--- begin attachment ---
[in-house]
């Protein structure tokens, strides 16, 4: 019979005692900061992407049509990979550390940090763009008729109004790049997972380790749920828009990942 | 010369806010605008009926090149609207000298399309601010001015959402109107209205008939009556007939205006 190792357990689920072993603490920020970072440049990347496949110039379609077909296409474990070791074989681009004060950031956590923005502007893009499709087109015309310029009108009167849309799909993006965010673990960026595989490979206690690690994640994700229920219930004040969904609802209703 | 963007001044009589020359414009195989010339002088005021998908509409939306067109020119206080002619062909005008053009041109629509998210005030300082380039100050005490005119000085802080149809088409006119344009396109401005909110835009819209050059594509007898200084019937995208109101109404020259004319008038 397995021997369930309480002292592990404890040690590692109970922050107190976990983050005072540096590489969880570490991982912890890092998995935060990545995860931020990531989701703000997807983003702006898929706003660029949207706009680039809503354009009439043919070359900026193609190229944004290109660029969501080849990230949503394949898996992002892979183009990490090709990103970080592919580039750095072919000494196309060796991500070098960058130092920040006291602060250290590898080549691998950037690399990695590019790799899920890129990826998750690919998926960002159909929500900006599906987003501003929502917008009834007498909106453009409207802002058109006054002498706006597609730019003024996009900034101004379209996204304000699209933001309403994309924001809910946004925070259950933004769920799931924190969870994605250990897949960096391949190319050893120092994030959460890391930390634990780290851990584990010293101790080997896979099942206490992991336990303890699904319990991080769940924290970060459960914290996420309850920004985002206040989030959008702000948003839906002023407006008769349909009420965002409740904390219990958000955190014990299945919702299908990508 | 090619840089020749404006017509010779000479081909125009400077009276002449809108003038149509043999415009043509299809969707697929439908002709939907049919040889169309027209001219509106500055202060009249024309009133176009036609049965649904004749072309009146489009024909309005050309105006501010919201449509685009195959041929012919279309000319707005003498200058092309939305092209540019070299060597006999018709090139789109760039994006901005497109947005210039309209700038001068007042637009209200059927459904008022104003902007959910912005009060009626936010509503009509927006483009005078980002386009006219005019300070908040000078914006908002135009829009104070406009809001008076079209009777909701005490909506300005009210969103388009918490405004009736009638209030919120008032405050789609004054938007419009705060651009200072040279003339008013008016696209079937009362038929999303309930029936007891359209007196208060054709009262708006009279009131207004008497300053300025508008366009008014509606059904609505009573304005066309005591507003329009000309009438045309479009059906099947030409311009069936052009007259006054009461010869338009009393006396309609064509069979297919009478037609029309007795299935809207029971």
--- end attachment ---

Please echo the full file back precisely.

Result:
[in-house]
């Protein structure tokens, strides 16, 4: 019979005692900061992407049509990979550390940090763009008729109004790049997972380790749920828009990942 | 010369806010605008009926090149609207000298399309601010001015959402109107209205008939009556007939205006 190792357990689920072993603490920020970072440049990347496949110039379609077909296409474990070791074989681009004060950031956590923005502007893009499709087109015309310029009108009167849309799909993006965010673990960026595989490979206690690690994640994700229920219930004040969904609802209703 | 963007001044009589020359414009195989010339002088005021998908509409939306067109020119206080002619062909005008053009041109629509998210005030300082380039100050005490005119000085802080149809088409006119344009396109401005909110835009819209050059594509007898200084019937995208109101109404020259004319008038 397995021997369930309480002292592990404890040690590692109970922050107190976990983050005072540096590489969880570490991982912890890092998995935060990545995860931020990531989701703000997807983003702006898929706003660029949207706009680039809503354009009439043919070359900026193609190229944004290109660029969501080849990230949503394949898996992002892979183009990490090709990103970080592919580039750095072919000494196309060796991500070098960058130092920040006291602060250290590898080549691998950037690399990695590019790799899920890129990826998750690919998926960002159909929500900006599906987003501003929502917008009834007498909106453009409207802002058109006054002498706006597609730019003024996009900034101004379209996204304000699209933001309403994309924001809910946004925070259950933004769920799931924190969870994605250990897949960096391949190319050893120092994030959460890391930390634990780290851990584990010293101790080997896979099942206490992991336990303890699904319990991080769940924290970060459960914290996420309850920004985002206040989030959008702000948003839906002023407006008769349909009420965002409740904390219990958000955190014990299945919702299908990508 | 090619840089020749404006017509010779000479081909125009400077009276002449809108003038149509043999415009043509299809969707697929439908002709939907049919040889169309027209001219509106500055202060009249024309009133176009036609049965649904004749072309009146489009024909309005050309105006501010919201449509685009195959041929012919279309000319707005003498200058092309939305092209540019070299060597006999018709090139789109760039994006901005497109947005210039309209700038001068007042637009209200059927459904008022104003902007959910912005009060009626936010509503009509927006483009005078980002386009006219005019300070908040000078914006908002135009829009104070406009809001008076079209009777909701005490909506300005009210969103388009918490405004009736009638209030919120008032405050789609004054938007419009705060651009200072040279003339008013008016696209079937009362038929999303309930029936007891359209007196208060054709009262708006009279009131207004008497300053300025508008366009008014509606059904609505009573304005066309005591507003329009000309009438045309479009059906099947030409311009069936052009007259006054009461010869338009009393006396309609064509069979297919009478037609029309007795299935809207029971």